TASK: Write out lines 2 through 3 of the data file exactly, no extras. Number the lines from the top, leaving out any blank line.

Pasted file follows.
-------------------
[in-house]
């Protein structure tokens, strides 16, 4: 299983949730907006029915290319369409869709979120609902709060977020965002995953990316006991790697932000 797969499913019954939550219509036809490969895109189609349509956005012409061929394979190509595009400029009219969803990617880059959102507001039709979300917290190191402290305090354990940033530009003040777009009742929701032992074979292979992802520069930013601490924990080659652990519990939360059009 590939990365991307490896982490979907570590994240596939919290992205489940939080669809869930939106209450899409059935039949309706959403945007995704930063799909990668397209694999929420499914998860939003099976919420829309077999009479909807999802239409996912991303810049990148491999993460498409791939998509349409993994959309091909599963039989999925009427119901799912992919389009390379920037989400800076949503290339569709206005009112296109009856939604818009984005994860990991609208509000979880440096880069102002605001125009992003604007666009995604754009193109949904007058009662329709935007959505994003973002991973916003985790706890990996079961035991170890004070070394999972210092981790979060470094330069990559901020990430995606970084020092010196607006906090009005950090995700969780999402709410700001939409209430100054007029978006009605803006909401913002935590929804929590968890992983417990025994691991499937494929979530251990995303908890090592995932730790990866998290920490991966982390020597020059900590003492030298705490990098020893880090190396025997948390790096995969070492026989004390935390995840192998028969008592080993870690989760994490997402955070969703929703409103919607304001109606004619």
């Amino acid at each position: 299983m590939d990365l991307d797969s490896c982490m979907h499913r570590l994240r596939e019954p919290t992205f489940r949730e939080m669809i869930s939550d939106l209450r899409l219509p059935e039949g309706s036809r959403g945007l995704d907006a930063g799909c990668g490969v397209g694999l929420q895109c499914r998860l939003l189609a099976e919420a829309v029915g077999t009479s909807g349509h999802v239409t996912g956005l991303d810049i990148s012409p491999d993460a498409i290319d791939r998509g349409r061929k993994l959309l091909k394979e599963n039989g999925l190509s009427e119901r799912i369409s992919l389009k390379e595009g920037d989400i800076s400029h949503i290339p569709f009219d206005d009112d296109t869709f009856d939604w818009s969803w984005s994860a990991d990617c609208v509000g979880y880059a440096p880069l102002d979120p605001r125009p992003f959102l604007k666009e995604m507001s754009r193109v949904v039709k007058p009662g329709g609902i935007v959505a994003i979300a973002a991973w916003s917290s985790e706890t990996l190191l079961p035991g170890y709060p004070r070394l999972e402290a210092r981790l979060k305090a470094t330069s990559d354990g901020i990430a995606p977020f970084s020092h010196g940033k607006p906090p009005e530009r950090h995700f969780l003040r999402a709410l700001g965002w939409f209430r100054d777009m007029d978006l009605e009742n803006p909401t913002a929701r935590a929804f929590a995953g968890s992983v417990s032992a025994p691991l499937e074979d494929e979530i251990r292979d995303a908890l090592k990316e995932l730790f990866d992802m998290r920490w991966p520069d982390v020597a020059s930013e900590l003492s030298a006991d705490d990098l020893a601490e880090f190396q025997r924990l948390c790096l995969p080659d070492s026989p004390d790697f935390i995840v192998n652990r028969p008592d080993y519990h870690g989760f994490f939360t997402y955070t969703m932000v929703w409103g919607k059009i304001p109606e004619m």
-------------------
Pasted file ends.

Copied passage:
């Protein structure tokens, strides 16, 4: 299983949730907006029915290319369409869709979120609902709060977020965002995953990316006991790697932000 797969499913019954939550219509036809490969895109189609349509956005012409061929394979190509595009400029009219969803990617880059959102507001039709979300917290190191402290305090354990940033530009003040777009009742929701032992074979292979992802520069930013601490924990080659652990519990939360059009 590939990365991307490896982490979907570590994240596939919290992205489940939080669809869930939106209450899409059935039949309706959403945007995704930063799909990668397209694999929420499914998860939003099976919420829309077999009479909807999802239409996912991303810049990148491999993460498409791939998509349409993994959309091909599963039989999925009427119901799912992919389009390379920037989400800076949503290339569709206005009112296109009856939604818009984005994860990991609208509000979880440096880069102002605001125009992003604007666009995604754009193109949904007058009662329709935007959505994003973002991973916003985790706890990996079961035991170890004070070394999972210092981790979060470094330069990559901020990430995606970084020092010196607006906090009005950090995700969780999402709410700001939409209430100054007029978006009605803006909401913002935590929804929590968890992983417990025994691991499937494929979530251990995303908890090592995932730790990866998290920490991966982390020597020059900590003492030298705490990098020893880090190396025997948390790096995969070492026989004390935390995840192998028969008592080993870690989760994490997402955070969703929703409103919607304001109606004619």
């Amino acid at each position: 299983m590939d990365l991307d797969s490896c982490m979907h499913r570590l994240r596939e019954p919290t992205f489940r949730e939080m669809i869930s939550d939106l209450r899409l219509p059935e039949g309706s036809r959403g945007l995704d907006a930063g799909c990668g490969v397209g694999l929420q895109c499914r998860l939003l189609a099976e919420a829309v029915g077999t009479s909807g349509h999802v239409t996912g956005l991303d810049i990148s012409p491999d993460a498409i290319d791939r998509g349409r061929k993994l959309l091909k394979e599963n039989g999925l190509s009427e119901r799912i369409s992919l389009k390379e595009g920037d989400i800076s400029h949503i290339p569709f009219d206005d009112d296109t869709f009856d939604w818009s969803w984005s994860a990991d990617c609208v509000g979880y880059a440096p880069l102002d979120p605001r125009p992003f959102l604007k666009e995604m507001s754009r193109v949904v039709k007058p009662g329709g609902i935007v959505a994003i979300a973002a991973w916003s917290s985790e706890t990996l190191l079961p035991g170890y709060p004070r070394l999972e402290a210092r981790l979060k305090a470094t330069s990559d354990g901020i990430a995606p977020f970084s020092h010196g940033k607006p906090p009005e530009r950090h995700f969780l003040r999402a709410l700001g965002w939409f209430r100054d777009m007029d978006l009605e009742n803006p909401t913002a929701r935590a929804f929590a995953g968890s992983v417990s032992a025994p691991l499937e074979d494929e979530i251990r292979d995303a908890l090592k990316e995932l730790f990866d992802m998290r920490w991966p520069d982390v020597a020059s930013e900590l003492s030298a006991d705490d990098l020893a601490e880090f190396q025997r924990l948390c790096l995969p080659d070492s026989p004390d790697f935390i995840v192998n652990r028969p008592d080993y519990h870690g989760f994490f939360t997402y955070t969703m932000v929703w409103g919607k059009i304001p109606e004619m």